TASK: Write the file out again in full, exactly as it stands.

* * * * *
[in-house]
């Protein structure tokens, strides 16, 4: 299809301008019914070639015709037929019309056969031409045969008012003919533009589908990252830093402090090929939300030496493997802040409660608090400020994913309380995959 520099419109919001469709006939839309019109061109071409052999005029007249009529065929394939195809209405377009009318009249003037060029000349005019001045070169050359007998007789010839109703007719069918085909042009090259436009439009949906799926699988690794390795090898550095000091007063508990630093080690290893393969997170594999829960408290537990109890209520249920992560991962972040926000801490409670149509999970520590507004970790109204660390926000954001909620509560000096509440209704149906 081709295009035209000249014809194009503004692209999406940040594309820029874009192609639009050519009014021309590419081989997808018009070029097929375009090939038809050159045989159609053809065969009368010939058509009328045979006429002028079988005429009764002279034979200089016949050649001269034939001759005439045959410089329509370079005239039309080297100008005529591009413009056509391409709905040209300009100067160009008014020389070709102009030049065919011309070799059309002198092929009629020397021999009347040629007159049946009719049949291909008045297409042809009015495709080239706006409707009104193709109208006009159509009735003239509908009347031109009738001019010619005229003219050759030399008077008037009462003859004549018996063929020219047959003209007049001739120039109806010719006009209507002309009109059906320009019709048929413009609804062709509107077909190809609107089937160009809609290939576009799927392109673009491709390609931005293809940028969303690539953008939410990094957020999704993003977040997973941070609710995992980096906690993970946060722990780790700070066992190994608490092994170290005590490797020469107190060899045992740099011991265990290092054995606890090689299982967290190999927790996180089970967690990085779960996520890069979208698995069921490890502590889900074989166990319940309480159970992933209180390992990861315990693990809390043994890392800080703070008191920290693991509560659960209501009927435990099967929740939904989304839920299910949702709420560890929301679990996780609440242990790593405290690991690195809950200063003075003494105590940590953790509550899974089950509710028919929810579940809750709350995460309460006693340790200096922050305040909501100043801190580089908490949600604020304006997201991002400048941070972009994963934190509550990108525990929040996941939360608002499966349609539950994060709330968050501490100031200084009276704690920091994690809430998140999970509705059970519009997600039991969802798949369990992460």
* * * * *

[in-house]
């Protein structure tokens, strides 16, 4: 299809301008019914070639015709037929019309056969031409045969008012003919533009589908990252830093402090090929939300030496493997802040409660608090400020994913309380995959 520099419109919001469709006939839309019109061109071409052999005029007249009529065929394939195809209405377009009318009249003037060029000349005019001045070169050359007998007789010839109703007719069918085909042009090259436009439009949906799926699988690794390795090898550095000091007063508990630093080690290893393969997170594999829960408290537990109890209520249920992560991962972040926000801490409670149509999970520590507004970790109204660390926000954001909620509560000096509440209704149906 081709295009035209000249014809194009503004692209999406940040594309820029874009192609639009050519009014021309590419081989997808018009070029097929375009090939038809050159045989159609053809065969009368010939058509009328045979006429002028079988005429009764002279034979200089016949050649001269034939001759005439045959410089329509370079005239039309080297100008005529591009413009056509391409709905040209300009100067160009008014020389070709102009030049065919011309070799059309002198092929009629020397021999009347040629007159049946009719049949291909008045297409042809009015495709080239706006409707009104193709109208006009159509009735003239509908009347031109009738001019010619005229003219050759030399008077008037009462003859004549018996063929020219047959003209007049001739120039109806010719006009209507002309009109059906320009019709048929413009609804062709509107077909190809609107089937160009809609290939576009799927392109673009491709390609931005293809940028969303690539953008939410990094957020999704993003977040997973941070609710995992980096906690993970946060722990780790700070066992190994608490092994170290005590490797020469107190060899045992740099011991265990290092054995606890090689299982967290190999927790996180089970967690990085779960996520890069979208698995069921490890502590889900074989166990319940309480159970992933209180390992990861315990693990809390043994890392800080703070008191920290693991509560659960209501009927435990099967929740939904989304839920299910949702709420560890929301679990996780609440242990790593405290690991690195809950200063003075003494105590940590953790509550899974089950509710028919929810579940809750709350995460309460006693340790200096922050305040909501100043801190580089908490949600604020304006997201991002400048941070972009994963934190509550990108525990929040996941939360608002499966349609539950994060709330968050501490100031200084009276704690920091994690809430998140999970509705059970519009997600039991969802798949369990992460």